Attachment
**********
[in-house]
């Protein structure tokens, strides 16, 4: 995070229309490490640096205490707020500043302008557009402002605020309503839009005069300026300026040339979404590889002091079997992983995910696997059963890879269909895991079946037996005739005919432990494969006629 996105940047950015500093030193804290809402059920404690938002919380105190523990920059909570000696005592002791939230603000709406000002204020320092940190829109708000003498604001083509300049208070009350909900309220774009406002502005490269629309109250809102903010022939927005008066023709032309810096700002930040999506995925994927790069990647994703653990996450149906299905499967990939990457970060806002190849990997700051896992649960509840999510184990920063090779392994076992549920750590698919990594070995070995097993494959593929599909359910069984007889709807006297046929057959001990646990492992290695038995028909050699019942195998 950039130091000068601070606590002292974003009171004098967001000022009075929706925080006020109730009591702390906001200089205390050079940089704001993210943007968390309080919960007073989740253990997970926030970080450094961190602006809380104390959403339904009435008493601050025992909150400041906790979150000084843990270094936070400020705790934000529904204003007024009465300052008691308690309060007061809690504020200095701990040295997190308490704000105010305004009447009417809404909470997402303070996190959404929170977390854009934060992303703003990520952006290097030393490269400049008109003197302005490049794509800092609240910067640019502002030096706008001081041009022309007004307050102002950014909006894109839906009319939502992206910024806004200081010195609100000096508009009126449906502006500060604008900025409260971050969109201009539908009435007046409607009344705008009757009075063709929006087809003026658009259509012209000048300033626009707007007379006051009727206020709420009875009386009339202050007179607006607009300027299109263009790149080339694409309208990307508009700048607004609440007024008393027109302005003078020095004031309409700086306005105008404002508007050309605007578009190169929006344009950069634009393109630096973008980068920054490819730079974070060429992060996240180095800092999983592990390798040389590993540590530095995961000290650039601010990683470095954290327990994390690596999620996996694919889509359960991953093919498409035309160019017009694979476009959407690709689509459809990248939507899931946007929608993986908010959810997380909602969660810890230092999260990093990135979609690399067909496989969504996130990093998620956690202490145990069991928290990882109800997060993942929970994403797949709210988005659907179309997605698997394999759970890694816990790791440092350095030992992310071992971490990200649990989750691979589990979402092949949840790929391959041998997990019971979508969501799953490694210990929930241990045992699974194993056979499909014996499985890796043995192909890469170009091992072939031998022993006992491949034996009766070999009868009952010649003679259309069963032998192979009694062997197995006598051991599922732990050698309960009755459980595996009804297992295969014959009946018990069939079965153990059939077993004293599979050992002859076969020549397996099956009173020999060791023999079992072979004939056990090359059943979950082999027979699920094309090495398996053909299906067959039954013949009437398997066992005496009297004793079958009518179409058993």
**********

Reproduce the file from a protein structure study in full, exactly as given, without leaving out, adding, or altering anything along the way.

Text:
[in-house]
């Protein structure tokens, strides 16, 4: 995070229309490490640096205490707020500043302008557009402002605020309503839009005069300026300026040339979404590889002091079997992983995910696997059963890879269909895991079946037996005739005919432990494969006629 996105940047950015500093030193804290809402059920404690938002919380105190523990920059909570000696005592002791939230603000709406000002204020320092940190829109708000003498604001083509300049208070009350909900309220774009406002502005490269629309109250809102903010022939927005008066023709032309810096700002930040999506995925994927790069990647994703653990996450149906299905499967990939990457970060806002190849990997700051896992649960509840999510184990920063090779392994076992549920750590698919990594070995070995097993494959593929599909359910069984007889709807006297046929057959001990646990492992290695038995028909050699019942195998 950039130091000068601070606590002292974003009171004098967001000022009075929706925080006020109730009591702390906001200089205390050079940089704001993210943007968390309080919960007073989740253990997970926030970080450094961190602006809380104390959403339904009435008493601050025992909150400041906790979150000084843990270094936070400020705790934000529904204003007024009465300052008691308690309060007061809690504020200095701990040295997190308490704000105010305004009447009417809404909470997402303070996190959404929170977390854009934060992303703003990520952006290097030393490269400049008109003197302005490049794509800092609240910067640019502002030096706008001081041009022309007004307050102002950014909006894109839906009319939502992206910024806004200081010195609100000096508009009126449906502006500060604008900025409260971050969109201009539908009435007046409607009344705008009757009075063709929006087809003026658009259509012209000048300033626009707007007379006051009727206020709420009875009386009339202050007179607006607009300027299109263009790149080339694409309208990307508009700048607004609440007024008393027109302005003078020095004031309409700086306005105008404002508007050309605007578009190169929006344009950069634009393109630096973008980068920054490819730079974070060429992060996240180095800092999983592990390798040389590993540590530095995961000290650039601010990683470095954290327990994390690596999620996996694919889509359960991953093919498409035309160019017009694979476009959407690709689509459809990248939507899931946007929608993986908010959810997380909602969660810890230092999260990093990135979609690399067909496989969504996130990093998620956690202490145990069991928290990882109800997060993942929970994403797949709210988005659907179309997605698997394999759970890694816990790791440092350095030992992310071992971490990200649990989750691979589990979402092949949840790929391959041998997990019971979508969501799953490694210990929930241990045992699974194993056979499909014996499985890796043995192909890469170009091992072939031998022993006992491949034996009766070999009868009952010649003679259309069963032998192979009694062997197995006598051991599922732990050698309960009755459980595996009804297992295969014959009946018990069939079965153990059939077993004293599979050992002859076969020549397996099956009173020999060791023999079992072979004939056990090359059943979950082999027979699920094309090495398996053909299906067959039954013949009437398997066992005496009297004793079958009518179409058993």